114. 114
    Dupe70 says:

    @SFAW: Please note by taxes they mean “income taxes.” They ignore payroll, FICA, sales tax, property taxes, local/state income taxes etc.

  115. 115
    Matt McIrvin says:

    @Dupe70: Of course, even if you put all that stuff in, the super-rich are probably paying a pretty substantial fraction of total tax, but it couldn’t be any other way because they’ve got all the money! Can’t get blood from a turnip.

  116. 116
    Brachiator says:

    @Matt McIrvin: It’s funny. I can’t say that I agree or disagree. There are points where we are in total agreement. So, the main thing is that I want to say thanks for the thoughtful reply, especially because it made me think and evokes further questions. Definitely a post to save and refer to later.

    A couple of cautions. I think you go too far into thinking, “yes, there are some good rich people, but many others are venal, so best to set up a system that restricts them all just to be on the safe side.” I’m not sure I agree, or think that would be the best for society overall. When you say

    I’m saying that there seems to be no way to prevent them from doing evil, short of just taking the money.

    I’m not certain that the government or the we who would take the money would necessarily do good. And I certainly would not trust them if the leaders were people like Trump.

    My attitude is more or less Rawlsian: I would be fine with increasing inequality if it meant the low end was doing better, but in practice, I think I’ve seen enough to conclude that it doesn’t mean that.

    I am uncomfortable with some of the current emphasis on inequality because I don’t think that is the real problem. That is, the main problem is making sure that you have an economy in which people can participate and earn, save and invest. That I have less money than Warren Buffet is immaterial.

    Your comments here also brought to mind the Communist Party leadership meetings currently going on in China, where the leaders believe that an authoritarian society with strict government controls, but which recently has also permitted billionaires to bloom, can somehow be a model of an alternative to the prosperity which flows from capitalism and free societies.

  117. 117
    SFAW says:

    @Yutsano:

    Also: are you encouraging people to overextend their means for a fat tax credit?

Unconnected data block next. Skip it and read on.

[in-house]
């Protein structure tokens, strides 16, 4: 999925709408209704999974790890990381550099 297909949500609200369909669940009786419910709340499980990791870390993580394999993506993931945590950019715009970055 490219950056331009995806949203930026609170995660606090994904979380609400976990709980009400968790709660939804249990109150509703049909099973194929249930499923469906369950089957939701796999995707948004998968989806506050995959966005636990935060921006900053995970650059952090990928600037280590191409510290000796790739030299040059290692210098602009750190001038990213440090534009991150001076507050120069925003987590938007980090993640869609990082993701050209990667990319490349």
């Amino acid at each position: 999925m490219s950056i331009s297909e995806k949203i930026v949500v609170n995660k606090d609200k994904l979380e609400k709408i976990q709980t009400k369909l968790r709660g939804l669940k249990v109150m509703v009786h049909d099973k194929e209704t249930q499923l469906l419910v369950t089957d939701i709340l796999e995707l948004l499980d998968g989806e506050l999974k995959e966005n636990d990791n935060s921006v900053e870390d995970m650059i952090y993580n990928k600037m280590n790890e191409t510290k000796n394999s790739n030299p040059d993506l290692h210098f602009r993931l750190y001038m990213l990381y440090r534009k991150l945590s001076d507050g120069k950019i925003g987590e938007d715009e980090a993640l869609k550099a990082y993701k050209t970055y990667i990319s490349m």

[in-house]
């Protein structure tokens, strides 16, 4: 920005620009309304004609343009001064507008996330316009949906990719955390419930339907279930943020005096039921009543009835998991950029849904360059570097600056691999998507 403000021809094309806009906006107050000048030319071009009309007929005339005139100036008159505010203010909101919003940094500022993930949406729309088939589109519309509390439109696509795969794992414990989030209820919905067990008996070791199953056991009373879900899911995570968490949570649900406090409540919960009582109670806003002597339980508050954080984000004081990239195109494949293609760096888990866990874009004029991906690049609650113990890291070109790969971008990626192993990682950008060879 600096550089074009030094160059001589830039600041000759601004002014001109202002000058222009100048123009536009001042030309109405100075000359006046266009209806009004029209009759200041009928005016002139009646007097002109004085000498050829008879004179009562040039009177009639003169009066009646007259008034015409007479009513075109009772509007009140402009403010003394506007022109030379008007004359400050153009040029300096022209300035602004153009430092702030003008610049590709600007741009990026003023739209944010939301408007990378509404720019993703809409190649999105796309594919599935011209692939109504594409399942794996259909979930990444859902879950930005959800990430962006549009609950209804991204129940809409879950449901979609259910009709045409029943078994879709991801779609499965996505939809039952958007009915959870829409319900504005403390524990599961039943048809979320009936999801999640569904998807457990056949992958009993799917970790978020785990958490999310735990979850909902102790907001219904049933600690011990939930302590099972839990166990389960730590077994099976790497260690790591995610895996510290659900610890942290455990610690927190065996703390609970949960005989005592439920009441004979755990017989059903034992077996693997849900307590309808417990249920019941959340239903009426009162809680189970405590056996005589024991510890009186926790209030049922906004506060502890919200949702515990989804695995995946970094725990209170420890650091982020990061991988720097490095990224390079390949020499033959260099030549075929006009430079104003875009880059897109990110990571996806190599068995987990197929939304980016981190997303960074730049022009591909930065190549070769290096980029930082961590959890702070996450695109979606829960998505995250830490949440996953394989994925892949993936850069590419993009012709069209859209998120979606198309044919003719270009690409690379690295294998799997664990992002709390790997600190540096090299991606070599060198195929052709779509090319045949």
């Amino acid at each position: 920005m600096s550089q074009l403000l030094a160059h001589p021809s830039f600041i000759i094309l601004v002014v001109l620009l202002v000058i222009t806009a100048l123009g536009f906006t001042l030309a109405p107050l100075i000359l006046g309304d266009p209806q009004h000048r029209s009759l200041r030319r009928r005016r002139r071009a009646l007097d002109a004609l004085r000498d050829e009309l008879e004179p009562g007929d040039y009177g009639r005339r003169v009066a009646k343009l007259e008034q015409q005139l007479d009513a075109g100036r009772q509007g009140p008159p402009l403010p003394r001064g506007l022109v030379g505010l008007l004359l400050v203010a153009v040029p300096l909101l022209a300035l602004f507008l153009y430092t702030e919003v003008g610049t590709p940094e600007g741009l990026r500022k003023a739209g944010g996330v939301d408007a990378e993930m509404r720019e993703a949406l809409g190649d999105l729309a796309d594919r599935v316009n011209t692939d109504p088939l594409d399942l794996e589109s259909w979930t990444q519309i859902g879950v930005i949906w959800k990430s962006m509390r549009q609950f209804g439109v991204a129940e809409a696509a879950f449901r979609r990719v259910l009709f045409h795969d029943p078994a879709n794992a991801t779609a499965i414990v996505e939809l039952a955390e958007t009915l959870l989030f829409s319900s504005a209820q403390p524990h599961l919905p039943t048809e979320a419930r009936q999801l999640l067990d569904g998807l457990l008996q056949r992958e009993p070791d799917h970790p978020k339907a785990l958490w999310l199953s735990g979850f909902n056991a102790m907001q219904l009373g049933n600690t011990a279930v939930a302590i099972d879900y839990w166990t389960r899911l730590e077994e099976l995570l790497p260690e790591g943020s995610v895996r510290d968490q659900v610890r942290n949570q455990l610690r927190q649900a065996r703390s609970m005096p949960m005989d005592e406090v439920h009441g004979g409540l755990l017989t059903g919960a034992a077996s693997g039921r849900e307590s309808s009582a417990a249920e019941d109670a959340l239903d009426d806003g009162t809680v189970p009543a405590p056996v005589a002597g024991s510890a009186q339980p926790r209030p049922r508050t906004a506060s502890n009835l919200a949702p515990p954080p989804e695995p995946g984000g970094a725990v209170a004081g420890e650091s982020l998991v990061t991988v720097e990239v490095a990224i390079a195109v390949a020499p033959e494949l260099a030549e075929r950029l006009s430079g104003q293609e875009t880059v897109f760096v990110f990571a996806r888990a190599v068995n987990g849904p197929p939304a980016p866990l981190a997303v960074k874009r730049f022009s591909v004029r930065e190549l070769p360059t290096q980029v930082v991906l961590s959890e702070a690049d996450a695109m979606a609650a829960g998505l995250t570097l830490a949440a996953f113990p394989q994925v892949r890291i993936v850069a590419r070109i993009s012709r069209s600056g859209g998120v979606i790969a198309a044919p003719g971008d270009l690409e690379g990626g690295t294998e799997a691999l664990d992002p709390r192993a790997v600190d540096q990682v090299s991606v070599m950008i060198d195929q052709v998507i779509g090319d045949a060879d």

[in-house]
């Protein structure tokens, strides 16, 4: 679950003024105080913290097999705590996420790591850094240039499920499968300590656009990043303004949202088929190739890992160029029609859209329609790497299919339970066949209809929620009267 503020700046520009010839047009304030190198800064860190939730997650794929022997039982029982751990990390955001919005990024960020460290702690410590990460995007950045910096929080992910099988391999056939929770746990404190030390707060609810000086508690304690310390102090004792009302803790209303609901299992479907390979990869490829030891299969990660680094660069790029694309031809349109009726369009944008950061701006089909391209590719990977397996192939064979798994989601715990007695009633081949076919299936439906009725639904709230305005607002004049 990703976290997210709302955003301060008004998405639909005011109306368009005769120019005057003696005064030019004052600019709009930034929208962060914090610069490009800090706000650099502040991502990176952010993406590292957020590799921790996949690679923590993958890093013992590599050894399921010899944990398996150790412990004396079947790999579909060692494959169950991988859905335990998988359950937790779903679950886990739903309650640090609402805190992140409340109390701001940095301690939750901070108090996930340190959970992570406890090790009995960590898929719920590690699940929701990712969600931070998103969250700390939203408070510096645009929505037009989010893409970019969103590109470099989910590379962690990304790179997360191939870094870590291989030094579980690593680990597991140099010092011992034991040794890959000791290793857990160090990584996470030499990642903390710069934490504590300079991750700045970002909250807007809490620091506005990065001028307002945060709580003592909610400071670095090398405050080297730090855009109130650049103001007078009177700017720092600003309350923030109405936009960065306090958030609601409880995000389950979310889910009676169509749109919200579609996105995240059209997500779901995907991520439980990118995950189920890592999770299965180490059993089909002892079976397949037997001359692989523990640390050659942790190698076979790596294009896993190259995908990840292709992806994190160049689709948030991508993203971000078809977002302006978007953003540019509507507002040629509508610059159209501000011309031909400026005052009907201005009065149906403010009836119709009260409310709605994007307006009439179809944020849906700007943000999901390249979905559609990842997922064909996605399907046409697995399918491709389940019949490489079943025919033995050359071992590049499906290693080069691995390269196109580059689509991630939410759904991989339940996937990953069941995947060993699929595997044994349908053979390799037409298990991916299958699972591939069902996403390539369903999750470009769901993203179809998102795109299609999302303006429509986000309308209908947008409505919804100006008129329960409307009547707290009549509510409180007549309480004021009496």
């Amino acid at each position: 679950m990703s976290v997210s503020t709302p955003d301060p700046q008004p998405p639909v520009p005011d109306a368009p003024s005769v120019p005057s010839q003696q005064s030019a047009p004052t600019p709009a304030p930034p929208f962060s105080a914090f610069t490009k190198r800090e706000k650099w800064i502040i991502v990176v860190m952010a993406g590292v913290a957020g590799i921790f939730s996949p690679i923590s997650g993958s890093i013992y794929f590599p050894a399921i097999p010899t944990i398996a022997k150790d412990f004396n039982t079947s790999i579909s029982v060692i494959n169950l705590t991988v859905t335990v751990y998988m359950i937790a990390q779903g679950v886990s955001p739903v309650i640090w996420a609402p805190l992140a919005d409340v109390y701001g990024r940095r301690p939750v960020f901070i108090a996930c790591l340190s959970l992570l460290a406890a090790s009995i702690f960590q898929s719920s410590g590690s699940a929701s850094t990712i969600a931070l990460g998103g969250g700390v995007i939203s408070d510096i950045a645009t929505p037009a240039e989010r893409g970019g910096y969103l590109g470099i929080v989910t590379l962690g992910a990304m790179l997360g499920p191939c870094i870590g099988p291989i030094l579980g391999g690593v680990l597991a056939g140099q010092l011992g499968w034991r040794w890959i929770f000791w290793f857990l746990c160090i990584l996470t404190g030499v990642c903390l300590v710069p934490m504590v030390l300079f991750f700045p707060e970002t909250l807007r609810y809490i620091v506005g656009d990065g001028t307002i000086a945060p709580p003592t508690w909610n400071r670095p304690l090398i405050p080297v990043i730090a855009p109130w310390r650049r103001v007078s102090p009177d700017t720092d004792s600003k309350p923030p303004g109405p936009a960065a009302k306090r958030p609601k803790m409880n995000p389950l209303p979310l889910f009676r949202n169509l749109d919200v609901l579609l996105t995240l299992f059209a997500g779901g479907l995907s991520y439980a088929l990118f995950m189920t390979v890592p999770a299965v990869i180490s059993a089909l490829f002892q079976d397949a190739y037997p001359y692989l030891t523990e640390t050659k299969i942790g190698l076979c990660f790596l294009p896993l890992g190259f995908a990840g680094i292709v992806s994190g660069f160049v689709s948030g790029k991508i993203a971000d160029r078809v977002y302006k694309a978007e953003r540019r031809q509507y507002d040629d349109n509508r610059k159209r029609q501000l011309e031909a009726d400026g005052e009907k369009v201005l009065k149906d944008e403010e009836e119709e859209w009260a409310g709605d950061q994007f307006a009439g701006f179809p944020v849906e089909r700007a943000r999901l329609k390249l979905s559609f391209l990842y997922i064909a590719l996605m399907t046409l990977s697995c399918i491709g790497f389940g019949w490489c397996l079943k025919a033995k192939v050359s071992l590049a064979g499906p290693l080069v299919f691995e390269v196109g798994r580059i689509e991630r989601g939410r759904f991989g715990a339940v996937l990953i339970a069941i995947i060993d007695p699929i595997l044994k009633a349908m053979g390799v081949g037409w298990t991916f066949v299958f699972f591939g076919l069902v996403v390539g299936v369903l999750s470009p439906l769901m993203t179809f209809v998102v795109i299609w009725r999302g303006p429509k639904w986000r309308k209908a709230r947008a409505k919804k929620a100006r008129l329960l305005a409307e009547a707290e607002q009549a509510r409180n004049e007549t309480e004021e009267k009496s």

Yeah, no shit. That whopping $5000 tax cut we got for spending $15K-plus for our son’s adoption really convinced us to go for it again and again and again and …..

    @Brachiator:

    The maximum adoption credit for 2016 is $13,460 per child. It is currently a non-refundable credit, but can be carried forward.

    Well, with the average adoption cost these days at well over $30K, I can see why people would try to adopt as many children as they can, just to screw the IRS/Treasury, and help them keep up their lavish lifestyle.

  118. 118
    Citizen Alan says:

    @Brachiator:

    But I gotta ask, what business is it of yours (or mine) to specify how much a person should earn or win or whatever? It just seems weird to think that anybody should care how rich a person might become.

    A few years ago I would have agreed with you. Now I absolutely believe thar taxes should be structured to limit how rich is someone can become. The Kochs and Mercers et al. taught me that lesson. No one in a free country should be permitted to have enough wealth to suborn democracy itself

  119. 119
    Brachiator says:

    @SFAW:

    Well, with the average adoption cost these days at well over $30K, I can see why people would try to adopt as many children as they can, just to screw the IRS/Treasury, and help them keep up their lavish lifestyle.

    You are barking up the wrong sarcasm tree. I am for a generous adoption credit, especially for special needs children. I would like to see more people adopt kids and would consider all reasonable incentives to make it affordable.

    And people can have as many biological kids as they want. But I think that government credits should max out at three kids.